I'm doing you have a multibillion, like mold. Yes. I don't remember how many pieces it's, it's, I'm pretty sure it's just too, but I have not too bad, then I have some pretty specific geometry and very, very specific places where injection pins can go, I just they can't be anywhere. You know, yeah. That's, that's fun. It's it's difficult. I've done it before, but on not on this scale. And so I'm kind of learning as I go, in a way. But luckily, I've got a local guy who has been really helpful that he's the expert. I provide 3d models, things like this works, this will not kind of thing. It's fun. So actually, you know, another another topic that I'm going through right now that I've got a little bit of, I'm curious to hear other people's opinions on this, or I'm in other words, I'm curious to hear other people's process on this. So I'm in I'm in the middle of a new revision for a product that I'm working on. We haven't released this product yet. We're still in the design phase. But we're nearing the very end of of the design, like it's pretty much working where we want it to. So I got some boards. And usually my process goes like this. I get my boards in that I've designed. I go to testing and I find out if there were any issues. As I find those issues, I document them in a large Excel sheet. I give reasons as to why that was an issue what I did wrong, what's the fix for that? And then I usually create a little chart that's like, like for instance, I have six prototype units right now. And I have unit 1234. I write in there have I changed the schematic for this have I changed the layout for this problem. And then I have a list of have I actually physically made that change on the, these prototype units. So I keep track of everything I'm doing. So, for instance, like a lot of things are simple, where it's like, oh, I, this is a wrong value resistor. So I go and actually swap that out. But I write down, I swapped it out on each individual prototype unit, I changed the schematic I changed the layout. So at the end of the day, once I've got everything working, my Excel sheet should show that everything has been changed appropriately to the next revision. As much as possible. There's something sometimes where it's like, oh, well, like, I can't do this unless I roll the board, again. But for the most part, I can barge in any changes, or just change component values or things like that. And I'm curious, everyone else's process on how you go through with that, because like, I have a really kind of regimented way where I do it, because I've learned in the past, if I don't do it, it doesn't happen. And then I get a second revision that has the same value still, same problem. And it's embarrassing as hell you know, but the way I like to do it is like, I make changes as I go. So I'm at version 1.1. And I'm going to version 1.2. By the time I'm done with my testing version, 1.2 is almost ready to order. Because I've been making changes all along the way. Do you do it that way? Or do you do it the way where like you keep a list of running list, and then make all those changes all at once at some other time in the future? Or what's your process, that's actually how I do it, what you just said there, because I use GitHub, to do my hardware revisioning. It's not the best at it, but it's the best I've come across. I know, we've talked about some other project products, but they tend to be like, EDA, tool focused, and not EDA tool agnostic. And I use a lot of different EDA tools, because I work on seven different projects. So I just use GitHub. So my process is in GitHub, I'll have let's say, I'm on Revision zero, or the board, right? That's kind of like your first person, you're, you haven't built hardware yet. Doing all your changes everything. And then when I'm like, Okay, I'm ready to order my first board, I use the release functionality of GitHub. And that makes a snapshot in time. And that the great thing about the release functionality is you can attach files that are not originally part of your GitHub repository that like you can attach like a compiled like exe or something like that, like in case of software. So in this case, I can attach my manufacturing files to it. So I'm like, Okay, this is the Gerber's. This is the the drawings with it, everything that I send to like a fab to get made, I can attach it there. And then I get those back, stuffs not working, or I have to make changes. And so what you can do is you can use the there's you can open up tickets, or issues with that, that that release, when I just make a rolling, like, if it's ever I'm like, Okay, I need to change this resistor, and I might change it on the board right away. But when I do that, I make sure to put an entry into the issues. So I have a running list now. And basically, I'll make sure everything's working. And I'll just have the running issues list. And then at the end, I'll be like, Okay, time to roll to version 1.1. Look at the issues list, implement all those changes and close them out. And you can, if there's multiple people working on the project, you can chat with people in there, like make comments, stuff like that. I always will put in like my rat, like if I have to change components or stuff like that, I'll put in why undoing that. Note stuff like that. And then at the very end, you click release version 1.1 now exists, and then attach manufacturing files and send it on its way. So slightly, I try to use I want more. I would like to have a way to do that in the EDA tool, but also be EDA tool agnostic. I don't know if that's possible. But like when you're taught, like say, Okay, I need change r1 to something else. Sure. You can go into EDA tool and change it, but you don't have a change history. It just changes it right? And then you click ctrl S and then you don't have any history instead of instead of like undo right well and well that's just the thing. The second I find one problem with my with whatever revision I'm at, I create a new revision and I make those changes in that new revision. I never change. Oh, so you are you have multiple changes until your next release. Yes. Okay. Yeah, yeah, yeah. And you might. So if you check out the chance 20 resistor values, you have 20 different board changes up until the next release? Well, I mean, I do them all on one working file effectively. Oh, okay. Okay, yeah, I don't have 20 different. I don't do it every time I make one change. But, but I basically have, yeah, the second I find an issue with one revision, I start a new one. And that is my working one until I release it. And the only way I can release that is once everything has been solved effectively, yeah. And I like to. I like to work. As I find issues like I'll find an issue, find the solution. As soon as I find that solution, I implement all of those things, including all my notes and everything into the schematic, throw it over to the board, I may not do the board layout at that moment. But I just see floating components out there, that's indicating that something has changed. And so the whole goal of this is, once I've made all of those changes, the basically the only thing I have left to do is just reroute whatever changes were on the board. And it ends up being a really quick thing, as opposed to like, I guess I'm interleaving all the changes all at once. Like this. Yeah. Like this. And that's what I'm curious is like, What is everyone else's process flow? Like? Do more people do it your way? Or do more people do it my way? Because I like doing it? Because I've done it I've used? I've done both in the past. Yeah, I like I started doing it. This way, I say it this way doesn't make any sense, the way of finding all the fixes and implementing them all at once. Mainly from a system integration standpoint. It's because doing iterative changes, I might not think of, oh, if I make this change is actually gonna affect this thing instead, whereas if I do them all at once, in one session, sit down session, I can go Oh, actually, if I change this one thing, it's going to skew this other part of the circuit. And I'll catch it that way instead of doing it over a week's time. That's my only suggestion. Sure, sure. I think either way it works. Yeah. It doesn't really matter. In the end, it's just as long as at the end of the day, your next revision, fix all the problems that you had. Now, they might introduce new problems. That sounds old. Yeah, yeah. But as long as the old problems don't happen anymore, then you're fine. Well, and that's why I started moving to my interleaved version. Because if I try to do everything all at once, I just know myself, I won't remember it all. And I mean, like, yeah, of course, I write down notes and things like that. But I find it like, if I write down notes, and then have to go in and fix those days or weeks later, they don't mean as much as if I fix them right in the moment. I gotcha. Gotcha. Yeah. That's why I make sure to write everything down. Sure. Right. Yeah. Well, and the nice thing is also, in both of our situations, at the end of it, you have a list of everything that has changed. And so when that's the most important thing, actually, exactly, well, and what's great about it in this situation is is when it comes time for me to roll out the next revision and dump all this stuff into the system and build my bill of materials in the system such that my pick and place guide knows what I just have the list, I just grabbed the old revision in the system, take my notes and make my changes, it ends up like it's a ton of work up front. But at game day, it ends up being a lot less work bodies. Yep, yeah. And game day to me is like, make my like, make my board edits, you know, shoot up the Gerber's, and stuff like that, as opposed to like, oh, do all the changes all at once. But I guess it doesn't look as nice, because in my design meetings, everything's always like, well, I'm partially there, as opposed to like, at a design meeting being like, I have everything done, you know? Just different ways. Yeah, we can do the same. It's the same process is just different ways of splitting up the work. Right. Right. Well, and there is one downside that I've experienced, and you were just even mentioning, it is like, sometimes you like, Oh, I found this the solution to this one problem that I was seeing. And you implement that at that moment. And then you go to start testing other things, and you've broken something else. Most of my circuits are independent. So you can change one without affecting others. But that's not always the case. Because yeah, most of my circuits are that way too. It doesn't. Pretty independent, especially in the digital realm. That's like, there's not a lot that can go wrong between different systems. But there's sometimes you introduce something that you know, cause a little more ringing or something like that. And you Yeah, well, I did. I had one the other day where I was actually solving ringing and I added some capacitance to some circuitry. And I was like, Oh, this, this is great. It's all about the ringing. But then I went to test something that was downstream of that. And I had just completely obliterated the frequency response of it. Because like, I added too much capacitance. And I fixed something way early on. And then I was I realized, like, it wasn't anyway, so I had to roll back those changes, which it wasn't a big deal or anything like that. But it was, I guess that's more of a mistake that in the moment that I was coming up with the solution, I jumped to the solution too quickly, as you didn't think. Yeah. Thinking what the amplification down the balance down your circuit line? It would affect Yeah, yeah. Alright, so last week, I introduced a project, which is the the amplifier project, which is right behind me. And so next week, I'm hoping to have like a bigger update on it besides, like, I've cut down the enclosure box, which I talked about, actually, after the podcast, we talked about it on the live stream, like after the recording. So I actually will bring it in here and show like the people on live stream afterwards again, and pictures will be in the in the podcast description, of course. But uh, hopefully next week, we can do like live part replacement. So we'll go through like the schematic in like, go, Okay, we need to find this part, I replacement for this part and go get a replacement, that kind of stuff. Be kind of fun, I think and different. We've never really done that before. And also, I want to, like recover it. And so it's that vinyl, material and steam, what kind of material do I need to order. So the sort of the trade name for that stuff is tau Lex, T O L E X. It's basically a fiber backed vinyl. And it's kind of akin to fake leather in in low end furniture, but it's just it's meant to take abuse and look good generally. If people use it to cover equipment that gets moved all over the place. And so it's tough for the most part. And it's generally easy to work with some more than others. There's nowadays there's bazillions of different flavors of Telex. You can you can purchase. And some of them have, you can you can buy them in different grades of backing. So how many fibers are even some of them have no backing whatsoever? It's just the vinyl. So it depends on how much punishment you want to put yourself through when it comes to the actual upholstery work. Yeah, I want to I want to make it I want to make it look nice. Yeah. So what kind of glue should I use? Because I suggested like, because I have like this badass like automotive grade like headliner material. That is our contact adhesive. That is amazing. And I mentioned to you, you said don't use that. So and this comes purely from experience. I started using contact cement like the DAP brand you can buy at home. I think that's actually notes.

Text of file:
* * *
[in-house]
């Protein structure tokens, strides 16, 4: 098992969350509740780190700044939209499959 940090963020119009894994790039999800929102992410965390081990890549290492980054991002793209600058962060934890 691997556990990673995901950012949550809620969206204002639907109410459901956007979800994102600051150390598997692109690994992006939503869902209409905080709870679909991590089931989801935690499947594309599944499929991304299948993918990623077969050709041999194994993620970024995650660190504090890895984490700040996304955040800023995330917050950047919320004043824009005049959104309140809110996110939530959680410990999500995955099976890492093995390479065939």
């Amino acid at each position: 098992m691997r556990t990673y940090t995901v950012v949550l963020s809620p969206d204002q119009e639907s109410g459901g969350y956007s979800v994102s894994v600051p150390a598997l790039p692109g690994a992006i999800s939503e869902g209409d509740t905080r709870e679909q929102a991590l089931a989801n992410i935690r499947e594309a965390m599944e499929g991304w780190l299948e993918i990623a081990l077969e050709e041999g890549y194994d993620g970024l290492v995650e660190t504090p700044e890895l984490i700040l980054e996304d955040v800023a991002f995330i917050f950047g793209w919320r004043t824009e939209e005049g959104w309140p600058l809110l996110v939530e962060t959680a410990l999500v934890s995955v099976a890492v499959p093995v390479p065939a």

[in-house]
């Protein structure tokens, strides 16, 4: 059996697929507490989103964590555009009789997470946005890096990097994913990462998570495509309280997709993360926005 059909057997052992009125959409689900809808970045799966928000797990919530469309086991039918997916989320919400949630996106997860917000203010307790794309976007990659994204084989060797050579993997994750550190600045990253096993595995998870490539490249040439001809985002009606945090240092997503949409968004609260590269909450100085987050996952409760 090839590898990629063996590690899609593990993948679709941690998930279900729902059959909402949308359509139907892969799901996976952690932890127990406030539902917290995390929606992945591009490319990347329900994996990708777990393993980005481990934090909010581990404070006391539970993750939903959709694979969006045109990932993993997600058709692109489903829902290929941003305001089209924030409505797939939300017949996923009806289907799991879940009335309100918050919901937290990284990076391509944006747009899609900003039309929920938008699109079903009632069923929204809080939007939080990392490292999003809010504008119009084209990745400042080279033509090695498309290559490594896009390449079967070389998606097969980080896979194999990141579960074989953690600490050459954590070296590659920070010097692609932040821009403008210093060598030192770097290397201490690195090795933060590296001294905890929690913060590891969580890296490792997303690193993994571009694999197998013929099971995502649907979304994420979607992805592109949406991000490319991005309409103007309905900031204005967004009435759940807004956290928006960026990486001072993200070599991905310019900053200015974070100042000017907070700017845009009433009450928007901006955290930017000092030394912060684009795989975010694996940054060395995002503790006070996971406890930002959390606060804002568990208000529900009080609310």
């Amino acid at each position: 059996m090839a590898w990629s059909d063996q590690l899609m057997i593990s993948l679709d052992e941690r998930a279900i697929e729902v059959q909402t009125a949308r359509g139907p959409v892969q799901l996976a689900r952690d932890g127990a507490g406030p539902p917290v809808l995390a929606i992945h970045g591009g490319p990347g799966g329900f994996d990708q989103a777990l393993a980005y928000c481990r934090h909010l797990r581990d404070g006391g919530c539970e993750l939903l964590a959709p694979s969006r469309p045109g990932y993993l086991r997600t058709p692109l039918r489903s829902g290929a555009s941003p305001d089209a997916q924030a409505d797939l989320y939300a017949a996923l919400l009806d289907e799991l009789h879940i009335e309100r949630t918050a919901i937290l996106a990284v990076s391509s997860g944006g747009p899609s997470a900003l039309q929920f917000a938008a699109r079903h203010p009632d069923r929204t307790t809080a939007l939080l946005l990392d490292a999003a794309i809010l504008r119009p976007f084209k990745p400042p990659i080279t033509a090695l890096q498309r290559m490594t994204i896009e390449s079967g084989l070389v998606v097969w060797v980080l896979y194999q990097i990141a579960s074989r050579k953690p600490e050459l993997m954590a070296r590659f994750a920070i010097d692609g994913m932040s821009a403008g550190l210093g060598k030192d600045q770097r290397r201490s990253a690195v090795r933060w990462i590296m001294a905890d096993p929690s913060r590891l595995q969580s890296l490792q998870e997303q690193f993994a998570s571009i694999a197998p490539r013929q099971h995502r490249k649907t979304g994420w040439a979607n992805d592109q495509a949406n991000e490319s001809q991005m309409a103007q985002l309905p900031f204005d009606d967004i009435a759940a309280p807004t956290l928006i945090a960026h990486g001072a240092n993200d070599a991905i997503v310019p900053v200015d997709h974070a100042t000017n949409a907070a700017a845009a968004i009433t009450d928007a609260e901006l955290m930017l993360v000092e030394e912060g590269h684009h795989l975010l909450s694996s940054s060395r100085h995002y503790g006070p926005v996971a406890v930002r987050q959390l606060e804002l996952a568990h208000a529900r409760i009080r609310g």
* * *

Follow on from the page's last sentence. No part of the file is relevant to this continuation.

Anyways, doesn't matter. I thought it was DAP. No, that is one of them. I don't think that's the brand I have oh, I'm just saying